Mark Vernon is a psychotherapist and writer, with a degree in physics, before two degrees in theology, and a PhD in philosophy. He’s written books covering subjects from friendship and belief, to wellbeing and love.
His next book, A Secret History of Christianity, is published at the end of August by John Hunt publishing .
It’s worth paying attention to what’s been happening in Hong Kong.
In case you don’t know, Hong Kong was a tiny British colony, it’s one of the most densely populated places in the world, even though still keeps some rural areas; it crams its people into a city that uses every square centimeter to the utmost.
In 1898, Britain obtained a 99-year lease on what’s called the New Territories, and those of you who are quick at math will have worked out that in 1997, they had to hand the territory back to the by-then-communist China.
But Hong Kong was a roaring capitalist success story, and China didn’t want to go killing any golden-egg-laying geese, so Deng Xiaoping agreed a form of government called one country, two systems. Basically, that meant that China would remain a communist dictatorship, Hong Kong would remain a mostly-democratic and totally capitalist territory, with a strong independent judiciary, even though Beijing would have ultimate sovereignty.
Don’t get starry-eyed about this, many of the elected officials know that they can take democratic principles so far and no further. The rule of law is much stronger and politics and the media are much, much freer in Hong Kong than in China, but that freedom is tempered in part by a knowledge that if they exercise it too much, it might not last.
One example was the case of the staff of Causeway Bay Books; this was a Hong Kong bookstore that sold books about mainland Chinese politics which would be strictly banned there, if anyone was stupid enough to try to publish them. For that reason, the bookstore was popular with visitors from mainland China.
In 2015, five of the bookshop staff went missing in extraordinary circumstances. It seems clear that they were variously kidnapped or subjected to extrajudicial arrest by the communist Chinese authorities while in Thailand, mainland China and in Hong Kong. They were imprisoned for months and put under enormous pressure to renounce their Hong Kong citizenship, confess to crimes, repudiate their lawyers, disown their families, refuse help from the Hong Kong police and authorities and – the real target – disclose lists of Chinese customers who bought their books.
The message was clear – the seven million people in Hong Kong can play democracy all they want, as long as there is no suggestion of an attempt to export even a shred of it to the mainland. China suffered huge international embarrassment over the affair, they hate this, but they were willing to ride it out, showing how they hate any hint of political expression even more. The five victims are still imprisoned or under house arrest in terrible conditions in China.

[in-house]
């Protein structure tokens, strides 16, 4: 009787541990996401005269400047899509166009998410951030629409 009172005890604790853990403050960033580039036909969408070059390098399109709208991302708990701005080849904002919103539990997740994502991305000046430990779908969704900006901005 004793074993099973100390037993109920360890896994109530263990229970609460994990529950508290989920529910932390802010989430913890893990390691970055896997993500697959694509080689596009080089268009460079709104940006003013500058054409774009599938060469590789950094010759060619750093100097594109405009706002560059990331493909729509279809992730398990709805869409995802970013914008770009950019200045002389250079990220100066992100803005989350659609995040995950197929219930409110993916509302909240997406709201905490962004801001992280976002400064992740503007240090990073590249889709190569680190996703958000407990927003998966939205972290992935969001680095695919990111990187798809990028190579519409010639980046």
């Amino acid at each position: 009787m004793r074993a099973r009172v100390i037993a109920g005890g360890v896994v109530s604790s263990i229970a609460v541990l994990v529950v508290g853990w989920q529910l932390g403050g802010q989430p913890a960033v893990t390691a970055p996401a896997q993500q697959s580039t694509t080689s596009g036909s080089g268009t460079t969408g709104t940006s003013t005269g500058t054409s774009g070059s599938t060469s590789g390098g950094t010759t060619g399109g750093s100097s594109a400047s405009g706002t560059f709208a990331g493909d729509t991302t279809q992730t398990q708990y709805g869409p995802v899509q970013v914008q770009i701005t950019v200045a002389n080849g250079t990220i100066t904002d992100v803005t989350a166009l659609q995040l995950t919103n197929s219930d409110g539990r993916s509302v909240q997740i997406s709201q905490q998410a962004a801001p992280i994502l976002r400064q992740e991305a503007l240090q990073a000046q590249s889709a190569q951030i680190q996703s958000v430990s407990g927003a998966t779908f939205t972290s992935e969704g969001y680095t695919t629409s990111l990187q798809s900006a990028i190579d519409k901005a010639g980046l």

Then, this last February the Hong Kong government proposed the Fugitive Offenders and Mutual Legal Assistance in Criminal Matters Legislation (Amendment) Bill, better known as the extradition law. This was clearly introduced under pressure from China, and would basically allow anyone the Chinese government wanted to be extradited from Hong Kong without much fuss. In short, it would make future Causeway Bay Books cases legal, and avoid all the messy business of having to go around kidnapping people.
The people of Hong Kong do not have a strong grasp on freedom, but they are not willing to give up what they have. On April 28, 130,000 people marched in protest against the proposed law. Other international and online protests followed, and the Hong Kong government proposed three amendments, limiting the scope of the law somewhat.
Then on June 9, more than a million people, according to organizers, marched chanting ‘Scrap the evil law’ and calling for Carrie Lam, effectively Hong Kong’s prime minister, to resign. Three days later, there were more enormous protests, with many people going on strike or closing their businesses.
The protestors clashed with police, and aimed to physically prevent legislators gaining access to their council to prevent them from enacting the new law.
Then, on June 15, Carrie Lam suspended the new law. That has not stopped the protests. On June 16, the day before this podcast is published, two million people protested. This, in a territory with a population of only around seven million. Police were obviously ordered not to interfere and the protest was entirely peaceful. Carrie Lam apologized for proposing the new law, but they protesters don’t believe this is enough, they want her to resign. As I’m recording this, I can see that Joshua Wong, a leader of the 2014 pro-democracy protests has been released from prison, an obvious move to placate the protesters.
There are two things to learn from this. First, the Chinese communist leadership have absolutely no regard for democratic values but, secondly, that doesn’t mean that they are immune to public opinion. They take unrest very seriously. They will do everything to try to stop it, sometimes offer concessions, but lock up peaceful protesters, kidnap booksellers, or mow down students with tanks. These protesters are bravely walking a very fine line.
We live in interesting times.